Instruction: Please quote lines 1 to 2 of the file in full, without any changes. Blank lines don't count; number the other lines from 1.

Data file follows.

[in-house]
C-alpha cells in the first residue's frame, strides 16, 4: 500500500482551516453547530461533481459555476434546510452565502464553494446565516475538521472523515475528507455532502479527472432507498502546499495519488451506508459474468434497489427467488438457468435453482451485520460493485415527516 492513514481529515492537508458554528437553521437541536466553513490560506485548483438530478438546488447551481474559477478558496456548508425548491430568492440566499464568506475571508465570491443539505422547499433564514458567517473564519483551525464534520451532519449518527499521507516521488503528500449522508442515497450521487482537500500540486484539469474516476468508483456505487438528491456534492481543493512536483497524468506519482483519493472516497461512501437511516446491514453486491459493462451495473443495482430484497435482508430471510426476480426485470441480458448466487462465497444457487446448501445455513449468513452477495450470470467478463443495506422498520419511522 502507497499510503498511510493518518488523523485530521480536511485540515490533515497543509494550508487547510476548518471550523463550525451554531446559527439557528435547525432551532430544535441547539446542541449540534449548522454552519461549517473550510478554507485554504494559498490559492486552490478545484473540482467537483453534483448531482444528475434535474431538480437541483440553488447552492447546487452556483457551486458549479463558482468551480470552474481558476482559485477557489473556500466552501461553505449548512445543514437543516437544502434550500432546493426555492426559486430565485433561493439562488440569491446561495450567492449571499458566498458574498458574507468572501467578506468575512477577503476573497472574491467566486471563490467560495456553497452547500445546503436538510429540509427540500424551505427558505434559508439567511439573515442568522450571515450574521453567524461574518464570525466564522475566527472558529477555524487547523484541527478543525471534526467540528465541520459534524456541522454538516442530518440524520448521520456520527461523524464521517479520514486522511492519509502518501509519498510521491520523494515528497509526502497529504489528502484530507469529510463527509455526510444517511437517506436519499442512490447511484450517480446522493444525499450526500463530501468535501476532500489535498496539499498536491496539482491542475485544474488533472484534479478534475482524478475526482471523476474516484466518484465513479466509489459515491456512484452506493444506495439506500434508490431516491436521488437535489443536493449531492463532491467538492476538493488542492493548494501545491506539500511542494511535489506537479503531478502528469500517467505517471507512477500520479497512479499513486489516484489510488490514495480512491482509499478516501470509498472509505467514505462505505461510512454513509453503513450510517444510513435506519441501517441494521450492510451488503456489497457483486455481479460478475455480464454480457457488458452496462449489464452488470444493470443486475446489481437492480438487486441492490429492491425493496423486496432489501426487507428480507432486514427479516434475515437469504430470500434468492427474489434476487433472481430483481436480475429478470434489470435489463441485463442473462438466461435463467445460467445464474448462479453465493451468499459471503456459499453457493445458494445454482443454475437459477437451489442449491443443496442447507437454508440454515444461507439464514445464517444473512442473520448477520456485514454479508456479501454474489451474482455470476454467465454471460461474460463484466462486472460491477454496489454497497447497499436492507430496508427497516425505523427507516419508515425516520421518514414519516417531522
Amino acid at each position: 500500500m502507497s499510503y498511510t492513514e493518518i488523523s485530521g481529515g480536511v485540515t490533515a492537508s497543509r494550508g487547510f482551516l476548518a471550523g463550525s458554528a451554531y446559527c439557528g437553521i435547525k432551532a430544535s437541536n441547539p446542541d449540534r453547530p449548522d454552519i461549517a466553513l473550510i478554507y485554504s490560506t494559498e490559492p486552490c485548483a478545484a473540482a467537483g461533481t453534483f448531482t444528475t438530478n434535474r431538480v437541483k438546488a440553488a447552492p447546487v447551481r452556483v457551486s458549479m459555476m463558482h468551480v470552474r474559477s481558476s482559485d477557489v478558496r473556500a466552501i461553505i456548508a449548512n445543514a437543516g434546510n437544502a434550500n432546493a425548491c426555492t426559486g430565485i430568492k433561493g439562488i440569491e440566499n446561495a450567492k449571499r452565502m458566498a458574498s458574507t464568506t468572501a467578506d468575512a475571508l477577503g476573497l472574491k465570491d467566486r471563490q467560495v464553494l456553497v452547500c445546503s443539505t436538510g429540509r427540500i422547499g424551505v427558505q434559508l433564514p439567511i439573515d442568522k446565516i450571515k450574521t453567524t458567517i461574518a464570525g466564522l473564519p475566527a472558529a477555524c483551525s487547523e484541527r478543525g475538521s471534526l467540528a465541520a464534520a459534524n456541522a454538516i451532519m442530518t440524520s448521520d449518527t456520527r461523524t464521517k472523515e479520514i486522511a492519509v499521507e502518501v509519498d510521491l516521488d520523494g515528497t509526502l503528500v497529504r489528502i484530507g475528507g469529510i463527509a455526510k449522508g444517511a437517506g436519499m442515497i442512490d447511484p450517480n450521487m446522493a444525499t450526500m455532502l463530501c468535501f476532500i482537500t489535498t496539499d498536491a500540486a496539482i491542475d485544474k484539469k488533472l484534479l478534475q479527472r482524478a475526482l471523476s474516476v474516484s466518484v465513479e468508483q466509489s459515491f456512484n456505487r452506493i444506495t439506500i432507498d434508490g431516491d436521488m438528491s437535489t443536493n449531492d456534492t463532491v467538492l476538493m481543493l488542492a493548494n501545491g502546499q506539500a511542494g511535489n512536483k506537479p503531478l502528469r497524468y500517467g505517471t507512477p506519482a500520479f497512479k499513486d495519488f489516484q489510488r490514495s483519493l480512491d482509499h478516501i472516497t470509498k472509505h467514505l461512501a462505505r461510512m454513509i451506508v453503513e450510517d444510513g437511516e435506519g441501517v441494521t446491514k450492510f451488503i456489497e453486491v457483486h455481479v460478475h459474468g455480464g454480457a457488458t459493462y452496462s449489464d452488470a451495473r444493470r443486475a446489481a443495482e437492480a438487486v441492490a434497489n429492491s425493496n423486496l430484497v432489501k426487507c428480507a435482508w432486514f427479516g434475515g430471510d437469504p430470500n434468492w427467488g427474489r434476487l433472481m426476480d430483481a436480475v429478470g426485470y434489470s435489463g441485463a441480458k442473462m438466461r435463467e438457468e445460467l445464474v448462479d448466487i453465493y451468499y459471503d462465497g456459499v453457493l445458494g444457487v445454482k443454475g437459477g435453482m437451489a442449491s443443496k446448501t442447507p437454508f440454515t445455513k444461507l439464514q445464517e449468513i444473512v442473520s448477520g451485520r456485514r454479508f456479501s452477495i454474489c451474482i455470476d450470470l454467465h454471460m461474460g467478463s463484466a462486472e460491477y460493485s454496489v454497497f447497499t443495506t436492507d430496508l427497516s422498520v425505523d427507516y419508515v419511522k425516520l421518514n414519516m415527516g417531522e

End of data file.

[in-house]
C-alpha cells in the first residue's frame, strides 16, 4: 500500500482551516453547530461533481459555476434546510452565502464553494446565516475538521472523515475528507455532502479527472432507498502546499495519488451506508459474468434497489427467488438457468435453482451485520460493485415527516 492513514481529515492537508458554528437553521437541536466553513490560506485548483438530478438546488447551481474559477478558496456548508425548491430568492440566499464568506475571508465570491443539505422547499433564514458567517473564519483551525464534520451532519449518527499521507516521488503528500449522508442515497450521487482537500500540486484539469474516476468508483456505487438528491456534492481543493512536483497524468506519482483519493472516497461512501437511516446491514453486491459493462451495473443495482430484497435482508430471510426476480426485470441480458448466487462465497444457487446448501445455513449468513452477495450470470467478463443495506422498520419511522 502507497499510503498511510493518518488523523485530521480536511485540515490533515497543509494550508487547510476548518471550523463550525451554531446559527439557528435547525432551532430544535441547539446542541449540534449548522454552519461549517473550510478554507485554504494559498490559492486552490478545484473540482467537483453534483448531482444528475434535474431538480437541483440553488447552492447546487452556483457551486458549479463558482468551480470552474481558476482559485477557489473556500466552501461553505449548512445543514437543516437544502434550500432546493426555492426559486430565485433561493439562488440569491446561495450567492449571499458566498458574498458574507468572501467578506468575512477577503476573497472574491467566486471563490467560495456553497452547500445546503436538510429540509427540500424551505427558505434559508439567511439573515442568522450571515450574521453567524461574518464570525466564522475566527472558529477555524487547523484541527478543525471534526467540528465541520459534524456541522454538516442530518440524520448521520456520527461523524464521517479520514486522511492519509502518501509519498510521491520523494515528497509526502497529504489528502484530507469529510463527509455526510444517511437517506436519499442512490447511484450517480446522493444525499450526500463530501468535501476532500489535498496539499498536491496539482491542475485544474488533472484534479478534475482524478475526482471523476474516484466518484465513479466509489459515491456512484452506493444506495439506500434508490431516491436521488437535489443536493449531492463532491467538492476538493488542492493548494501545491506539500511542494511535489506537479503531478502528469500517467505517471507512477500520479497512479499513486489516484489510488490514495480512491482509499478516501470509498472509505467514505462505505461510512454513509453503513450510517444510513435506519441501517441494521450492510451488503456489497457483486455481479460478475455480464454480457457488458452496462449489464452488470444493470443486475446489481437492480438487486441492490429492491425493496423486496432489501426487507428480507432486514427479516434475515437469504430470500434468492427474489434476487433472481430483481436480475429478470434489470435489463441485463442473462438466461435463467445460467445464474448462479453465493451468499459471503456459499453457493445458494445454482443454475437459477437451489442449491443443496442447507437454508440454515444461507439464514445464517444473512442473520448477520456485514454479508456479501454474489451474482455470476454467465454471460461474460463484466462486472460491477454496489454497497447497499436492507430496508427497516425505523427507516419508515425516520421518514414519516417531522